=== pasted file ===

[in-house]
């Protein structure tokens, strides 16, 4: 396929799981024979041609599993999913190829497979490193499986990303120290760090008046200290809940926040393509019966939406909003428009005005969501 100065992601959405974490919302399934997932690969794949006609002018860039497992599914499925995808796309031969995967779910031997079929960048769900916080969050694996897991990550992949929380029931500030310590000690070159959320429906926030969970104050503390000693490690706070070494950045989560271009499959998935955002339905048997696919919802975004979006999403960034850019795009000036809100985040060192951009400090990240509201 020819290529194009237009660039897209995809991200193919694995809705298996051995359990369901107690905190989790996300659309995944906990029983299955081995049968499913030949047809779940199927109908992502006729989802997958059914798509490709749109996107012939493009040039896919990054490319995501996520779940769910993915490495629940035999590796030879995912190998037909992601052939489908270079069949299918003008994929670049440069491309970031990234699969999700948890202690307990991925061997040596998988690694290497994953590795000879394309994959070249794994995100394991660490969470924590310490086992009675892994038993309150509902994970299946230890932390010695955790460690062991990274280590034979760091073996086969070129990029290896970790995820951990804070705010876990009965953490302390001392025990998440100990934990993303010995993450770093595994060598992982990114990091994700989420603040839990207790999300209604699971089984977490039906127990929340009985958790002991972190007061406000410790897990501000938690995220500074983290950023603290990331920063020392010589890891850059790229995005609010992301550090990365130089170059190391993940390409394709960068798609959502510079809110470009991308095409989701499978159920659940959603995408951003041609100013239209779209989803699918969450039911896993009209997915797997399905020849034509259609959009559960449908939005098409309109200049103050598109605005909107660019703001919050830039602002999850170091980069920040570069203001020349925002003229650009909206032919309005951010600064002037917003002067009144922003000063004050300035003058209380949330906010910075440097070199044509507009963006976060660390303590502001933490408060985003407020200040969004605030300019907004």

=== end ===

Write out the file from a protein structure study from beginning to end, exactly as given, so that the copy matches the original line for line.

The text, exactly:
[in-house]
């Protein structure tokens, strides 16, 4: 396929799981024979041609599993999913190829497979490193499986990303120290760090008046200290809940926040393509019966939406909003428009005005969501 100065992601959405974490919302399934997932690969794949006609002018860039497992599914499925995808796309031969995967779910031997079929960048769900916080969050694996897991990550992949929380029931500030310590000690070159959320429906926030969970104050503390000693490690706070070494950045989560271009499959998935955002339905048997696919919802975004979006999403960034850019795009000036809100985040060192951009400090990240509201 020819290529194009237009660039897209995809991200193919694995809705298996051995359990369901107690905190989790996300659309995944906990029983299955081995049968499913030949047809779940199927109908992502006729989802997958059914798509490709749109996107012939493009040039896919990054490319995501996520779940769910993915490495629940035999590796030879995912190998037909992601052939489908270079069949299918003008994929670049440069491309970031990234699969999700948890202690307990991925061997040596998988690694290497994953590795000879394309994959070249794994995100394991660490969470924590310490086992009675892994038993309150509902994970299946230890932390010695955790460690062991990274280590034979760091073996086969070129990029290896970790995820951990804070705010876990009965953490302390001392025990998440100990934990993303010995993450770093595994060598992982990114990091994700989420603040839990207790999300209604699971089984977490039906127990929340009985958790002991972190007061406000410790897990501000938690995220500074983290950023603290990331920063020392010589890891850059790229995005609010992301550090990365130089170059190391993940390409394709960068798609959502510079809110470009991308095409989701499978159920659940959603995408951003041609100013239209779209989803699918969450039911896993009209997915797997399905020849034509259609959009559960449908939005098409309109200049103050598109605005909107660019703001919050830039602002999850170091980069920040570069203001020349925002003229650009909206032919309005951010600064002037917003002067009144922003000063004050300035003058209380949330906010910075440097070199044509507009963006976060660390303590502001933490408060985003407020200040969004605030300019907004």